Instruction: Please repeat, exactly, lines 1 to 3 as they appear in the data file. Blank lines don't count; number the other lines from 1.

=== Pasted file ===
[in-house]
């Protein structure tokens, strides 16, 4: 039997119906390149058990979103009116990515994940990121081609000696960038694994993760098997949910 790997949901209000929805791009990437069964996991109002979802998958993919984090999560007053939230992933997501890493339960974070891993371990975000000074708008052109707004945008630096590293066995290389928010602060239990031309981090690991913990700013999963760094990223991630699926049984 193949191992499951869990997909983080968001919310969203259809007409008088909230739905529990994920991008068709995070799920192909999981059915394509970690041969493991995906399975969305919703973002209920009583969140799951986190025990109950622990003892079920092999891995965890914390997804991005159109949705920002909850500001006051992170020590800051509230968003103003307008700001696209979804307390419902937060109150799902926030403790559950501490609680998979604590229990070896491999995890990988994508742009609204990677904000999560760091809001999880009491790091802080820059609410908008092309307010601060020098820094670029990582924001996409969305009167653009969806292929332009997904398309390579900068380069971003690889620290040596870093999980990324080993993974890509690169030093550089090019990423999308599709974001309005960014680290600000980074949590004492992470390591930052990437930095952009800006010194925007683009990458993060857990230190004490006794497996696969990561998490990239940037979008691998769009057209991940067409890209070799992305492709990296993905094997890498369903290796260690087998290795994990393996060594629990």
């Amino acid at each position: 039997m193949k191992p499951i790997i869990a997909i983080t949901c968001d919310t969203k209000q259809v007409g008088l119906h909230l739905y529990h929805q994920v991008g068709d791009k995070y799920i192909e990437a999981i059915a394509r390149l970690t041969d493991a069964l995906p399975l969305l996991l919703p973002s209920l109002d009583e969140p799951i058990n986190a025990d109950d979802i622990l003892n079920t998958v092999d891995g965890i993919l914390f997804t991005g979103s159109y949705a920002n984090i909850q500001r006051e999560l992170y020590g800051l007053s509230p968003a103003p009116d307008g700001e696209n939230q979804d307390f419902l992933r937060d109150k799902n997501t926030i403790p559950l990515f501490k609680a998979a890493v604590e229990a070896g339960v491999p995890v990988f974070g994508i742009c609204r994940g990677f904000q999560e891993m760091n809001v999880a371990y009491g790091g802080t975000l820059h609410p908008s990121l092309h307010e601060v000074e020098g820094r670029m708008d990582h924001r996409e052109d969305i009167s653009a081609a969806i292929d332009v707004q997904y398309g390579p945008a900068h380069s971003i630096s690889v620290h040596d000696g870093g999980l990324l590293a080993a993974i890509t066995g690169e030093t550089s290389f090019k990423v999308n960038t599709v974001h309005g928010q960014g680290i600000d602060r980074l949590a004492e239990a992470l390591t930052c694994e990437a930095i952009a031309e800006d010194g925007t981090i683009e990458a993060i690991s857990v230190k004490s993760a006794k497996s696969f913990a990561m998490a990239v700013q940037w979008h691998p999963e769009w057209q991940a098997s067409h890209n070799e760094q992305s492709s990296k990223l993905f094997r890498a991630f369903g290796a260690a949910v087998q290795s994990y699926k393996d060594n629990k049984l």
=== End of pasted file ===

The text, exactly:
[in-house]
């Protein structure tokens, strides 16, 4: 039997119906390149058990979103009116990515994940990121081609000696960038694994993760098997949910 790997949901209000929805791009990437069964996991109002979802998958993919984090999560007053939230992933997501890493339960974070891993371990975000000074708008052109707004945008630096590293066995290389928010602060239990031309981090690991913990700013999963760094990223991630699926049984 193949191992499951869990997909983080968001919310969203259809007409008088909230739905529990994920991008068709995070799920192909999981059915394509970690041969493991995906399975969305919703973002209920009583969140799951986190025990109950622990003892079920092999891995965890914390997804991005159109949705920002909850500001006051992170020590800051509230968003103003307008700001696209979804307390419902937060109150799902926030403790559950501490609680998979604590229990070896491999995890990988994508742009609204990677904000999560760091809001999880009491790091802080820059609410908008092309307010601060020098820094670029990582924001996409969305009167653009969806292929332009997904398309390579900068380069971003690889620290040596870093999980990324080993993974890509690169030093550089090019990423999308599709974001309005960014680290600000980074949590004492992470390591930052990437930095952009800006010194925007683009990458993060857990230190004490006794497996696969990561998490990239940037979008691998769009057209991940067409890209070799992305492709990296993905094997890498369903290796260690087998290795994990393996060594629990």
């Amino acid at each position: 039997m193949k191992p499951i790997i869990a997909i983080t949901c968001d919310t969203k209000q259809v007409g008088l119906h909230l739905y529990h929805q994920v991008g068709d791009k995070y799920i192909e990437a999981i059915a394509r390149l970690t041969d493991a069964l995906p399975l969305l996991l919703p973002s209920l109002d009583e969140p799951i058990n986190a025990d109950d979802i622990l003892n079920t998958v092999d891995g965890i993919l914390f997804t991005g979103s159109y949705a920002n984090i909850q500001r006051e999560l992170y020590g800051l007053s509230p968003a103003p009116d307008g700001e696209n939230q979804d307390f419902l992933r937060d109150k799902n997501t926030i403790p559950l990515f501490k609680a998979a890493v604590e229990a070896g339960v491999p995890v990988f974070g994508i742009c609204r994940g990677f904000q999560e891993m760091n809001v999880a371990y009491g790091g802080t975000l820059h609410p908008s990121l092309h307010e601060v000074e020098g820094r670029m708008d990582h924001r996409e052109d969305i009167s653009a081609a969806i292929d332009v707004q997904y398309g390579p945008a900068h380069s971003i630096s690889v620290h040596d000696g870093g999980l990324l590293a080993a993974i890509t066995g690169e030093t550089s290389f090019k990423v999308n960038t599709v974001h309005g928010q960014g680290i600000d602060r980074l949590a004492e239990a992470l390591t930052c694994e990437a930095i952009a031309e800006d010194g925007t981090i683009e990458a993060i690991s857990v230190k004490s993760a006794k497996s696969f913990a990561m998490a990239v700013q940037w979008h691998p999963e769009w057209q991940a098997s067409h890209n070799e760094q992305s492709s990296k990223l993905f094997r890498a991630f369903g290796a260690a949910v087998q290795s994990y699926k393996d060594n629990k049984l």